October 31, 2020

Peter Stone Brown Archives

Archives of musician and writer Peter Stone Brown

Is John Wesley Harding Dylan’s greatest album?


I always thought the album after John Wesley Harding would be something like what eventually turned out to be Slow Train Coming. However, Bob Dylan went in an entirely different direction with Nashville Skyline and there was a certain craftsmanship that went into the songs that became Nashville Skyline.  A certain songwriting craftsmanship.  The songs on that album aren’t even really country songs for the most part, not by Nashville standards at the time.  There’s no double meanings, there’s no varying levels of thought, though you can read them in if you want to.

For Dylan, John Wesley Harding might have been just a simple exercise creatively speaking to see if he could write a plain song.  Obviously, he didn’t stay with it very long, though a lot of, but not all of the songs on New Morning could be taken in the same light, though by that album some of the natural mystery inherent in his writing had crept back in. I’ve always looked on “New Morning” as his piano album but that may be just how the sessions ended up working out and had those songs had been done with The Byrds as originally planned, it might have been completely different.

As for John Wesley Harding it is definitely not a rock album. It’s an album coming from another place entirely, an album that paints a landscape, a very American landscape. Throughout the album the various characters are seeking some kind of salvation, and at the conclusion of the album, the suggestion is that maybe the salvation is in love.

The celebration is at the end of the album.  The plain and simple triumph of “I’ll Be Your Baby Tonight.”  After the soul searching, I really do not find much angst on the album, he realizes that maybe all there is, all that’s important is to see your true love coming your way. The album is relentless and it’s supposed to be that way.  Life itself is relentless.  That’s one of the reasons it’s a great album.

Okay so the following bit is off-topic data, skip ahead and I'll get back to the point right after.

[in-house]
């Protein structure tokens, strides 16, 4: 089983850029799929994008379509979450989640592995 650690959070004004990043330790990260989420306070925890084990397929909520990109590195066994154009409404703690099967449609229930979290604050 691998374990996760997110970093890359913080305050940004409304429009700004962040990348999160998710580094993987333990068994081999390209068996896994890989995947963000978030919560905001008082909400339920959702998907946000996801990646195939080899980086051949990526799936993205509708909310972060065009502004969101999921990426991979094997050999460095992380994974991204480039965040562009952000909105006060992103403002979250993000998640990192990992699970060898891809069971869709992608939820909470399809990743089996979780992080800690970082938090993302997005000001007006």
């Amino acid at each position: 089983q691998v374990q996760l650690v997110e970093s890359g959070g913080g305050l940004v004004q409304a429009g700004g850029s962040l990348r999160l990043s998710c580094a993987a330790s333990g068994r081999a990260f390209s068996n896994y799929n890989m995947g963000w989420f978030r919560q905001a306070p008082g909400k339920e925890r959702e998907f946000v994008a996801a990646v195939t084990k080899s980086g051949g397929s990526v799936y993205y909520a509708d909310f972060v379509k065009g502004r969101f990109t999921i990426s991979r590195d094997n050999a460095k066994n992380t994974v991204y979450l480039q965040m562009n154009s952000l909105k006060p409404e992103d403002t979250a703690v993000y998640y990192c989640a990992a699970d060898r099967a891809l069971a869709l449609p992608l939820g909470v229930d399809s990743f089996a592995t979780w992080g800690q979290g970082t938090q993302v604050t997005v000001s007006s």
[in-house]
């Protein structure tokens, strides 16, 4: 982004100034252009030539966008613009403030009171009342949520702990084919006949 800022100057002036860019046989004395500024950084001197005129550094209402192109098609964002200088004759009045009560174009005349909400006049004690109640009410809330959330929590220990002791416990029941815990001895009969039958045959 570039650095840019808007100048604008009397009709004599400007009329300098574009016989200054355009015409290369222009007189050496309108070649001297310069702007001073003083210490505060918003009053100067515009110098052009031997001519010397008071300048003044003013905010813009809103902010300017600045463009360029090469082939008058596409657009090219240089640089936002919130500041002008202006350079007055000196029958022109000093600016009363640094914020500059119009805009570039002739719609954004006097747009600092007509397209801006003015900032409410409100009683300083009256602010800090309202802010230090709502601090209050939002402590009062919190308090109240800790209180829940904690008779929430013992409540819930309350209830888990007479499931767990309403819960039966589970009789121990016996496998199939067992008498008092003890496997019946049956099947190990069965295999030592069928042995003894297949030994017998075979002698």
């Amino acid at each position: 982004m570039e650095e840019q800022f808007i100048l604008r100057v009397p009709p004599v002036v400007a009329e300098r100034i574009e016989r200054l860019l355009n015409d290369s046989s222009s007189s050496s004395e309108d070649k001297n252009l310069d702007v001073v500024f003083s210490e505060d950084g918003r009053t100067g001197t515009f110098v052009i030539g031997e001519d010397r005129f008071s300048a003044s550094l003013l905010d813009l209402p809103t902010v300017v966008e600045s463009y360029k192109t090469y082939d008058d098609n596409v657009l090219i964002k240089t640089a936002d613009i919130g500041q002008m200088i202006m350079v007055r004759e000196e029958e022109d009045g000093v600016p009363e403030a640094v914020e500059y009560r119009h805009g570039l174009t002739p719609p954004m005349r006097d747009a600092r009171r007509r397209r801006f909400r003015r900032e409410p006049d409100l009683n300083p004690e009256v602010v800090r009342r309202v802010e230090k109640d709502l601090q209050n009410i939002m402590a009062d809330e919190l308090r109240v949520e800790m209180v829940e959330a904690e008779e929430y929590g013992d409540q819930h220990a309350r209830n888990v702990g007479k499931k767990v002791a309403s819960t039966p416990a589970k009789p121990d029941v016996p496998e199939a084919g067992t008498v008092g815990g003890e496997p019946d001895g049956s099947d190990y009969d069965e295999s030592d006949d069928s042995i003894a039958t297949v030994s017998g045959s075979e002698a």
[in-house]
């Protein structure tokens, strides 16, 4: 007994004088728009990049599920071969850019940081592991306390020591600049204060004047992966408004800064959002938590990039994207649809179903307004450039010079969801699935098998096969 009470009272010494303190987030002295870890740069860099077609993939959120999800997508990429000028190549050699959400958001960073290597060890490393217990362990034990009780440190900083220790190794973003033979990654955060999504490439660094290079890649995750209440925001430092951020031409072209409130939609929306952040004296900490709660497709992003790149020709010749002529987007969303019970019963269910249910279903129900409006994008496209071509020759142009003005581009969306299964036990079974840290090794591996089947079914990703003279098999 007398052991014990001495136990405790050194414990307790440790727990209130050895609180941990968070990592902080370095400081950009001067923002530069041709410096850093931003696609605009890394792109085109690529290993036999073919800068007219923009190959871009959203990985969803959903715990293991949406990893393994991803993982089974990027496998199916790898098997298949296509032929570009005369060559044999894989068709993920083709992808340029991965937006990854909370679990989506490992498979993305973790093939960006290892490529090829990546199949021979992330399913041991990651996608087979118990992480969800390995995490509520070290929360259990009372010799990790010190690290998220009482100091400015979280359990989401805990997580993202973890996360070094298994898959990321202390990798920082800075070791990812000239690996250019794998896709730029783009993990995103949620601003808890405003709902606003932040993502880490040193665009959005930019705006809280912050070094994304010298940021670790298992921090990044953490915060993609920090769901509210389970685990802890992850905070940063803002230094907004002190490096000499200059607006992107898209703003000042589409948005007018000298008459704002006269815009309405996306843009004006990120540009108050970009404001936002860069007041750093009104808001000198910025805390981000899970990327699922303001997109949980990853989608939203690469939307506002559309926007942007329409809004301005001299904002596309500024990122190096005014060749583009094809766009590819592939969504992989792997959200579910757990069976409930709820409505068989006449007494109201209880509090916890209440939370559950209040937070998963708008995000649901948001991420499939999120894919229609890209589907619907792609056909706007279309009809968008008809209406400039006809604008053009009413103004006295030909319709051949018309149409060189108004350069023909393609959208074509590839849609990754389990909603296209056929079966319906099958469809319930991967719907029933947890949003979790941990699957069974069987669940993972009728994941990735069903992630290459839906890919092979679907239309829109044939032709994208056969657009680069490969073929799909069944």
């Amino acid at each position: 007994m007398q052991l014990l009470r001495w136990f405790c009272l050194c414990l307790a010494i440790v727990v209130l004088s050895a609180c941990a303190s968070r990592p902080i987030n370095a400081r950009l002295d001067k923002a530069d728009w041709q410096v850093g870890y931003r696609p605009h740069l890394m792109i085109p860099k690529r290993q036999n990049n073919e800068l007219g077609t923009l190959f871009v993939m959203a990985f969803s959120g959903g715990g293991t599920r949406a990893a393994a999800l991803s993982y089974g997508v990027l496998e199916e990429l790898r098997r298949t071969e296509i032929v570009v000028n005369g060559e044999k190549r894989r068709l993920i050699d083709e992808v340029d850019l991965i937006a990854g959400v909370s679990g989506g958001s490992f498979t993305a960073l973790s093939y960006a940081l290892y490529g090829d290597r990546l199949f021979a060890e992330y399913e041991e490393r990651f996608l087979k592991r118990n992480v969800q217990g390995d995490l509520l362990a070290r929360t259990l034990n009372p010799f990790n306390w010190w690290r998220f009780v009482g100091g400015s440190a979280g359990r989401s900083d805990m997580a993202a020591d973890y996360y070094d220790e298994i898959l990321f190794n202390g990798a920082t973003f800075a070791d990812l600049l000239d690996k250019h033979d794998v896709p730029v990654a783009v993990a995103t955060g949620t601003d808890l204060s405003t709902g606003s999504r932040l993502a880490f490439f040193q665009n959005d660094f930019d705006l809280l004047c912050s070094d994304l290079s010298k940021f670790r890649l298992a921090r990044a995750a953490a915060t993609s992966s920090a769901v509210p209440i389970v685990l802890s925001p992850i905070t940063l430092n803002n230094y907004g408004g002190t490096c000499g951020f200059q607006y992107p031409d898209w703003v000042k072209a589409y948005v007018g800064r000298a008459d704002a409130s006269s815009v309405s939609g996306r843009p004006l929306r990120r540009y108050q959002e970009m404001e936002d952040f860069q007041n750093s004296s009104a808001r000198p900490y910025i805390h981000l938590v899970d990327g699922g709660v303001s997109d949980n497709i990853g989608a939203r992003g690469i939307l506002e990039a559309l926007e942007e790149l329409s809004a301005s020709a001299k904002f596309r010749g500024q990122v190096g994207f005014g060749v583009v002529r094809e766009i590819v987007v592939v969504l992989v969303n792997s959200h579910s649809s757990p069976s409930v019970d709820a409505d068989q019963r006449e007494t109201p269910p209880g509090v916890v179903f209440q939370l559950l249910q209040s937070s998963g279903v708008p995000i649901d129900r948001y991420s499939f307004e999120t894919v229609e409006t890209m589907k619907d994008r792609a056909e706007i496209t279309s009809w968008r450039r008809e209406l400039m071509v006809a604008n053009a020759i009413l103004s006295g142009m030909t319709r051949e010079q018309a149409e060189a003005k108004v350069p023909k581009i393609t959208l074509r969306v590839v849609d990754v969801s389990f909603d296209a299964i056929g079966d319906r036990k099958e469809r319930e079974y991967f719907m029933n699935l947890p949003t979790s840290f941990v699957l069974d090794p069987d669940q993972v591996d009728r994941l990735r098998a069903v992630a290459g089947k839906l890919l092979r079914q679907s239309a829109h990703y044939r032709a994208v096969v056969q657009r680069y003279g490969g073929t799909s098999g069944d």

The Basement Tapes songs were the bridge Dylan had to cross over to get to John Wesley Harding and I feel the same way about Planet Waves, the bridge to Blood On The Tracks. The Basement Tapes songs were often improvised or partially improvised, while John Wesley Harding is a finished work and very on-purpose. It is about economy of writing, and using a similar tone in the songs to create a different kind of whole. Another bridge is the the coat he wears on John Wesley Harding. It’s the same one as Blonde on Blonde and Nashville Skyline. Look at the longer version of the Nashville Skyline photo in photographer Elliot Landy’s book, “Woodstock Visions.” The coat is not black, on Blond on Blonde the collar is up, while on Nashville Skyline the collar is down, but in typical Dylan style rather rumpled making it difficult to compare, and in this version of the picture (3), the material does appear to be suede.  

Finding the Beatles on the cover can be seen much better with an LP and a magnifying glass really helps though it is not necessary.  There are also pictures further up in the leaves of the tree as well. The person wearing the scarf, is either Purna or Luxman Das of the group the Bauls of Bengal (aka the Bengali Bauls).  

Bob Dylan with The Bauls

The Bauls were a street group from Calcutta. The word Baul means (to quote Al Aronowitz from the liner notes to the album Bengali Bauls at Big Pink): “madcap, handed down through the ages like a fool’s scepter, defying injunctions, canons customs and rules….Bauls deliberately wear the garments of both the Hindus and the Moslems, no small provocation in a country where insanity is called ‘the wind disease.’ Only a few years ago, India looked at the Bauls like punchlines walking around in search of a joke.  Now their music is considered a national treasure.”

“…The Bauls cut across the lines that divide Hundu from Moslem and
invite all the lowly to join them.  Are the Bauls a religion?  The